Scientists dismiss solar link to medieval ‘Little Ice Age’

Solar activity unlikely to have caused historic climate change, say University of Edinburgh scientists, who pin changes on volcanic activity instead

1565 painting by Pieter Brueghel the Elder shows a frozen scene in Europe

1565 painting by Pieter Brueghel the Elder shows a frozen scene in Europe

By Sophie Yeo

Historic changes in the climate are unlikely to have been caused by the sun, according to scientists from the University of Edinburgh. 

Their paper, published in Nature Geoscience, overturns the idea that solar activity has contributed to changes in the global climate in the past, and that it could play a part in the current rising temperatures.

For the thousand years leading up to the year 1800, climate change in the northern hemisphere was driven mainly by volcanic eruptions, which prevent sunlight reaching Earth, causing cooler, drier weather, say the scientists.

Since then they say carbon dioxide has been the main cause for climate change.

In particular, the scientists found that the Little Ice Age, a period of cooling starting around the sixteenth century, was unlikely to be caused by a period of weak solar activity.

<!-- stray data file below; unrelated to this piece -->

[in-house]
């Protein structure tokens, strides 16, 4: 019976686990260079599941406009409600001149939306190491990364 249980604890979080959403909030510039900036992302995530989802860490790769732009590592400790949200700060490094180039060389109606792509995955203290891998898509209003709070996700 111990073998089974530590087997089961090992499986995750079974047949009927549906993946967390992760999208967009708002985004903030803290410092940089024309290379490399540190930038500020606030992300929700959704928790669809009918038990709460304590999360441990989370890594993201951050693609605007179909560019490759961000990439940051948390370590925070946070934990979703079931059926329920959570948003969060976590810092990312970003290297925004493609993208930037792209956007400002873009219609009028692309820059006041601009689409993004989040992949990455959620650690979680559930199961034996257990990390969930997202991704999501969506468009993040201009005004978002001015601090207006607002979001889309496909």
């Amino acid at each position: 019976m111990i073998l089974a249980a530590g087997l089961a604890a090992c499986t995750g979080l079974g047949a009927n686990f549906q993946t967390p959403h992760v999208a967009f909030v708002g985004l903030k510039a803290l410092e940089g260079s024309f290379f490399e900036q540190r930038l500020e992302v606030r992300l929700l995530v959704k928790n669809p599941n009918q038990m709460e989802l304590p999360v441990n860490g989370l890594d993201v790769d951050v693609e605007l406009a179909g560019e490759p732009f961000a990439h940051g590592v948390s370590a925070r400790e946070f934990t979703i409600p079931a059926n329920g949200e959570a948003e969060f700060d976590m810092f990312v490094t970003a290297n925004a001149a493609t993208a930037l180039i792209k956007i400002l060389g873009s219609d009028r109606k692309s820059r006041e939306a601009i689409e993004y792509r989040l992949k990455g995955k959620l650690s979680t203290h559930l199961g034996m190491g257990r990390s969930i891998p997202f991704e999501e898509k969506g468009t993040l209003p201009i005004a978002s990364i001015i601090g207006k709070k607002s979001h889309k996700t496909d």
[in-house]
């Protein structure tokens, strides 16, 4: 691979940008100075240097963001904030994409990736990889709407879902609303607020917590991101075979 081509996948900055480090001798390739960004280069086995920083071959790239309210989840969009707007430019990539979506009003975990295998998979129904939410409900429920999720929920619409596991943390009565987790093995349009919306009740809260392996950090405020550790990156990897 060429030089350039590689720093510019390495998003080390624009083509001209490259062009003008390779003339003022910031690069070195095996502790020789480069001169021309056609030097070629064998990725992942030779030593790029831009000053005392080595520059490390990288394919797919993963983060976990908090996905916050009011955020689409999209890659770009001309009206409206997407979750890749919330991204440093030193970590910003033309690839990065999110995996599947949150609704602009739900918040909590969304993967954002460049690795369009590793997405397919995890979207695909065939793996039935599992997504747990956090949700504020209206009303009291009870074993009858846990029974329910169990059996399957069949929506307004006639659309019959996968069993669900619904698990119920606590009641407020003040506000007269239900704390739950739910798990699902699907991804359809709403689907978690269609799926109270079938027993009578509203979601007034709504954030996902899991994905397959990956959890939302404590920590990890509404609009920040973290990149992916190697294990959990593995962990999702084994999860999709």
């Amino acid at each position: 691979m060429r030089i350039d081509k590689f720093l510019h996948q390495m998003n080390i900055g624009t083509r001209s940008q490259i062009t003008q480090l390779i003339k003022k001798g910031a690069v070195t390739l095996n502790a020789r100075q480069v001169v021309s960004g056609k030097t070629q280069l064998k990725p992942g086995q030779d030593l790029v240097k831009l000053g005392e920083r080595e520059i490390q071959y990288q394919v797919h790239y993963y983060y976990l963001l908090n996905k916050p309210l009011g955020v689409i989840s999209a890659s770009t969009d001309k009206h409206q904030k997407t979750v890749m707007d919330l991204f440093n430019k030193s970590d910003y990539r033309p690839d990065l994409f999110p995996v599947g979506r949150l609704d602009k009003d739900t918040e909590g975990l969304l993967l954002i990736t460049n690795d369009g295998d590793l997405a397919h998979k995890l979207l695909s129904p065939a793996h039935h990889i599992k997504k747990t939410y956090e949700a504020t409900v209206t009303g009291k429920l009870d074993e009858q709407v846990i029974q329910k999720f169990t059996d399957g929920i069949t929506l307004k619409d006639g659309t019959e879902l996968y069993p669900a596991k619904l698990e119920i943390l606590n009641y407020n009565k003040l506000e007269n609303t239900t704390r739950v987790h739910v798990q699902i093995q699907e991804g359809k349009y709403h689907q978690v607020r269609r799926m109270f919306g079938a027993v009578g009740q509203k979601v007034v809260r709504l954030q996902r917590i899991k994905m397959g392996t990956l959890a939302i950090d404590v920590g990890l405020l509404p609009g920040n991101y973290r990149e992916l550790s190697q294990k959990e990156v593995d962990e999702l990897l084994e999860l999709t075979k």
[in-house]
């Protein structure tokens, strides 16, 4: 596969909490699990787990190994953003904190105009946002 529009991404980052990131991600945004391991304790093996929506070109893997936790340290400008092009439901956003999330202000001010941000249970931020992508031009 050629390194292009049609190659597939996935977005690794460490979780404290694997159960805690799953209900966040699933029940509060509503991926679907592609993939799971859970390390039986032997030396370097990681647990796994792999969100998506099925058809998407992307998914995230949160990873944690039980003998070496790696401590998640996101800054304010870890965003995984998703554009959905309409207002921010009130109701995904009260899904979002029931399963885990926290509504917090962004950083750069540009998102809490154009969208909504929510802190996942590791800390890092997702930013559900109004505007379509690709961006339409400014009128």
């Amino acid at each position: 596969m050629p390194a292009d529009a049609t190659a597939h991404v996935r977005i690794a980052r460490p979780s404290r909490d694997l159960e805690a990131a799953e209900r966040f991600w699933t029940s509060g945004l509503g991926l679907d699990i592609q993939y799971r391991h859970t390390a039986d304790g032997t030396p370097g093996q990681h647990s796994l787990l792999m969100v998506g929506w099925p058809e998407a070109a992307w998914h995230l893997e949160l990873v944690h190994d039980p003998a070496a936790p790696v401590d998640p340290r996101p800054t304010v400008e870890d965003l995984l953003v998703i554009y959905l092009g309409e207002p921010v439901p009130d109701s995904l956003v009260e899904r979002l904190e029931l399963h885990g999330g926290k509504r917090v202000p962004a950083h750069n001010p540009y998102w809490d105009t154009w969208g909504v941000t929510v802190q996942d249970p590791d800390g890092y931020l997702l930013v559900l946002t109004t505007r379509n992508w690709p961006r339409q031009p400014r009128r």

“One of the popular ideas about climate change is the idea that the Little Ice Age was caused by the sun,” Professor Simon Tett, one of the authors of the paper, told RTCC. “The paper shows that ain’t so. It was more likely to be volcanoes.”

The scientists came to this conclusion by comparing records of past temperatures constructed from tree rings with computer-based models of past climate, featuring both significant and minor changes in the sun.

The found that their models showing weak changes in solar activity correlated the best with temperature records, indicating that the sun has had a minimal impact on temperature over the past thousand years.

“Strong solar driving of climate is unlikely in the past and is probably not going to be very important in the future,” says Tett.

“Hot winters or warm winters might be driven by the sun, but over the northern hemisphere as a whole, we find that the sun is the weakest cause of climate change.”

A fifteen year global warming ‘hiatus’, which climate sceptics like to say disproves the idea that carbon dioxide is causing the world to warm, is sometimes said to be impacted by weak solar activity.

Tett says that the role that the sun plays in this hiatus has only ever been considered to be minor, and is more likely due to the absorption of heat in the deep ocean, along with the impact of aerosols emitted from China, which have a cooling effect.

The findings of the paper will improve scientists’ understanding of the climate system, and therefore improve forecasting.

Dr Andrew Schurer, lead author of the paper, said: “Until now, the influence of the sun on past climate has been poorly understood.

“We hope that our new discoveries will help improve our understanding of how temperatures have changed over the past few centuries, and improve predictions for how they might develop in future.”

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